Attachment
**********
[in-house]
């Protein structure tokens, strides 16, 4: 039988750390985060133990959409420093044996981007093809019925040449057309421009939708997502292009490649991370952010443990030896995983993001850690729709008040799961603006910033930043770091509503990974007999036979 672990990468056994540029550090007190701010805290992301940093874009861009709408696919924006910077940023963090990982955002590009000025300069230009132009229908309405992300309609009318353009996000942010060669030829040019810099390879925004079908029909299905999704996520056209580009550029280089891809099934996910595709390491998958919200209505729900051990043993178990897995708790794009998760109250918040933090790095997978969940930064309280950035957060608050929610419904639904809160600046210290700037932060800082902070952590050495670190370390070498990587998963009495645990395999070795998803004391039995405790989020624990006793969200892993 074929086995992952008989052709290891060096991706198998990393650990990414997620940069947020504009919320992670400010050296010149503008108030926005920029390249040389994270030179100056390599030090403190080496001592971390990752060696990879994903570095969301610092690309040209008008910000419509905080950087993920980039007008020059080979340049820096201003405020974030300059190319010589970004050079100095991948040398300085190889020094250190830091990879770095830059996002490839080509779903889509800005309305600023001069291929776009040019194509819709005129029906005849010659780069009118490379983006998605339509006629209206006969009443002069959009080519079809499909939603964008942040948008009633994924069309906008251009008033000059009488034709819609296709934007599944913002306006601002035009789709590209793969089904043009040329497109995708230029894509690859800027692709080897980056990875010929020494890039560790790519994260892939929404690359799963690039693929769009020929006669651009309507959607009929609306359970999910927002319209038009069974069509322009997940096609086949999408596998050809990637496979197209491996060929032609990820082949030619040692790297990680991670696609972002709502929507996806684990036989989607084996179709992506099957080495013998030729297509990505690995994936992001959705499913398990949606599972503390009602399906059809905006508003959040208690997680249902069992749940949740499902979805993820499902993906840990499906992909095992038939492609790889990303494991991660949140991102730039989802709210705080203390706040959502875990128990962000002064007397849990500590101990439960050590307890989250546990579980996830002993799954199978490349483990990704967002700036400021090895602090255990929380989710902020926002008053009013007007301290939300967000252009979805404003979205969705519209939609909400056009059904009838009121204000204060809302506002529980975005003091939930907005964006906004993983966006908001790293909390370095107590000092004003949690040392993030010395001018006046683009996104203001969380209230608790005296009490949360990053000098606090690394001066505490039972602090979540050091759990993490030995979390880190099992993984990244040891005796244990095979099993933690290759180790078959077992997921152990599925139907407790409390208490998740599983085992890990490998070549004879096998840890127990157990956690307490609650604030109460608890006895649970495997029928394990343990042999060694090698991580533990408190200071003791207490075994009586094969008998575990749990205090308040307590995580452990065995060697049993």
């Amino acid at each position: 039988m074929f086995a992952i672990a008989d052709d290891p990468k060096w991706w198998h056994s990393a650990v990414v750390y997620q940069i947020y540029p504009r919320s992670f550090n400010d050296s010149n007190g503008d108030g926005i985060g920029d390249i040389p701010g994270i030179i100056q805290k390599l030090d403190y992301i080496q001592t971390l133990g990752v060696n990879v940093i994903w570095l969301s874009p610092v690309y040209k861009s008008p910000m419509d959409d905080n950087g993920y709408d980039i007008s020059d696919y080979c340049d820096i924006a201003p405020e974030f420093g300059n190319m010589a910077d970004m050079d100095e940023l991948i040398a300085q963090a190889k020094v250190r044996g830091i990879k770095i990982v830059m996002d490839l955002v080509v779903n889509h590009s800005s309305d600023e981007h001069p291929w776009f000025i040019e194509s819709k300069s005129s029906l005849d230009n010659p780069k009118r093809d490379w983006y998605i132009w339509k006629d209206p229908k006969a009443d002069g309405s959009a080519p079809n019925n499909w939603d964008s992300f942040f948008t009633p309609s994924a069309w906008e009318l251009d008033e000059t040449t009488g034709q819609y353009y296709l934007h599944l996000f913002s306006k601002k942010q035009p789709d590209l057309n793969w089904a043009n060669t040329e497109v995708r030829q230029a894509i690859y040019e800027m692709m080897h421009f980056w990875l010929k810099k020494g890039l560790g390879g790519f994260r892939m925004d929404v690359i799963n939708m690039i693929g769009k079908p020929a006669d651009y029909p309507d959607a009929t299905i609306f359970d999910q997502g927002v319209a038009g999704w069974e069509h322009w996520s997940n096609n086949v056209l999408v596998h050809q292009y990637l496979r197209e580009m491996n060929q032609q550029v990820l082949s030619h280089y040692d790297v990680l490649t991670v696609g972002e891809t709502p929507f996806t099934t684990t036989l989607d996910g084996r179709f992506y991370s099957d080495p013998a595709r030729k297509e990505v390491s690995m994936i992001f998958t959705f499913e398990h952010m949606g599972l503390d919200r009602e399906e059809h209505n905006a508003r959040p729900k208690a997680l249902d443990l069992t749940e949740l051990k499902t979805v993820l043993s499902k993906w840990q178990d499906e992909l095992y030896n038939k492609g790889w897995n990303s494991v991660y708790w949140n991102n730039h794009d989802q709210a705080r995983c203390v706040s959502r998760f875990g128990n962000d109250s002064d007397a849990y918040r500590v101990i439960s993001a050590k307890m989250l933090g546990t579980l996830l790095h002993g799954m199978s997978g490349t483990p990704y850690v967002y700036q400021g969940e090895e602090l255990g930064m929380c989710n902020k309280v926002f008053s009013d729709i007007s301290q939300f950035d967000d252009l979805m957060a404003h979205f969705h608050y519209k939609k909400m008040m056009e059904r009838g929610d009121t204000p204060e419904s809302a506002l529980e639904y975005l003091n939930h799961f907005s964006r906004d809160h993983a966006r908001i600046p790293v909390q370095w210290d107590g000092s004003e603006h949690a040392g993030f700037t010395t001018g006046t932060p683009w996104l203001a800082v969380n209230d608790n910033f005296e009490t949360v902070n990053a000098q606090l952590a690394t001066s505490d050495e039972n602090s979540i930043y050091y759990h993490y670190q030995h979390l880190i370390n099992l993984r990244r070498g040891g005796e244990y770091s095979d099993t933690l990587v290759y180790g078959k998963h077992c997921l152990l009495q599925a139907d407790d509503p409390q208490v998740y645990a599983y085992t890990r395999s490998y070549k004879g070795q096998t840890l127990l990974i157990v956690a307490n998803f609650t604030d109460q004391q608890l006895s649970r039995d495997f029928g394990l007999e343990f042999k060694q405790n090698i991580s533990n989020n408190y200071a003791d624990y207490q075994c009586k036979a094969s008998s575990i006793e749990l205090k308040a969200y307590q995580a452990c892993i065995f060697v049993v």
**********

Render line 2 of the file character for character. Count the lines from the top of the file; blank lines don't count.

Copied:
């Protein structure tokens, strides 16, 4: 039988750390985060133990959409420093044996981007093809019925040449057309421009939708997502292009490649991370952010443990030896995983993001850690729709008040799961603006910033930043770091509503990974007999036979 672990990468056994540029550090007190701010805290992301940093874009861009709408696919924006910077940023963090990982955002590009000025300069230009132009229908309405992300309609009318353009996000942010060669030829040019810099390879925004079908029909299905999704996520056209580009550029280089891809099934996910595709390491998958919200209505729900051990043993178990897995708790794009998760109250918040933090790095997978969940930064309280950035957060608050929610419904639904809160600046210290700037932060800082902070952590050495670190370390070498990587998963009495645990395999070795998803004391039995405790989020624990006793969200892993 074929086995992952008989052709290891060096991706198998990393650990990414997620940069947020504009919320992670400010050296010149503008108030926005920029390249040389994270030179100056390599030090403190080496001592971390990752060696990879994903570095969301610092690309040209008008910000419509905080950087993920980039007008020059080979340049820096201003405020974030300059190319010589970004050079100095991948040398300085190889020094250190830091990879770095830059996002490839080509779903889509800005309305600023001069291929776009040019194509819709005129029906005849010659780069009118490379983006998605339509006629209206006969009443002069959009080519079809499909939603964008942040948008009633994924069309906008251009008033000059009488034709819609296709934007599944913002306006601002035009789709590209793969089904043009040329497109995708230029894509690859800027692709080897980056990875010929020494890039560790790519994260892939929404690359799963690039693929769009020929006669651009309507959607009929609306359970999910927002319209038009069974069509322009997940096609086949999408596998050809990637496979197209491996060929032609990820082949030619040692790297990680991670696609972002709502929507996806684990036989989607084996179709992506099957080495013998030729297509990505690995994936992001959705499913398990949606599972503390009602399906059809905006508003959040208690997680249902069992749940949740499902979805993820499902993906840990499906992909095992038939492609790889990303494991991660949140991102730039989802709210705080203390706040959502875990128990962000002064007397849990500590101990439960050590307890989250546990579980996830002993799954199978490349483990990704967002700036400021090895602090255990929380989710902020926002008053009013007007301290939300967000252009979805404003979205969705519209939609909400056009059904009838009121204000204060809302506002529980975005003091939930907005964006906004993983966006908001790293909390370095107590000092004003949690040392993030010395001018006046683009996104203001969380209230608790005296009490949360990053000098606090690394001066505490039972602090979540050091759990993490030995979390880190099992993984990244040891005796244990095979099993933690290759180790078959077992997921152990599925139907407790409390208490998740599983085992890990490998070549004879096998840890127990157990956690307490609650604030109460608890006895649970495997029928394990343990042999060694090698991580533990408190200071003791207490075994009586094969008998575990749990205090308040307590995580452990065995060697049993």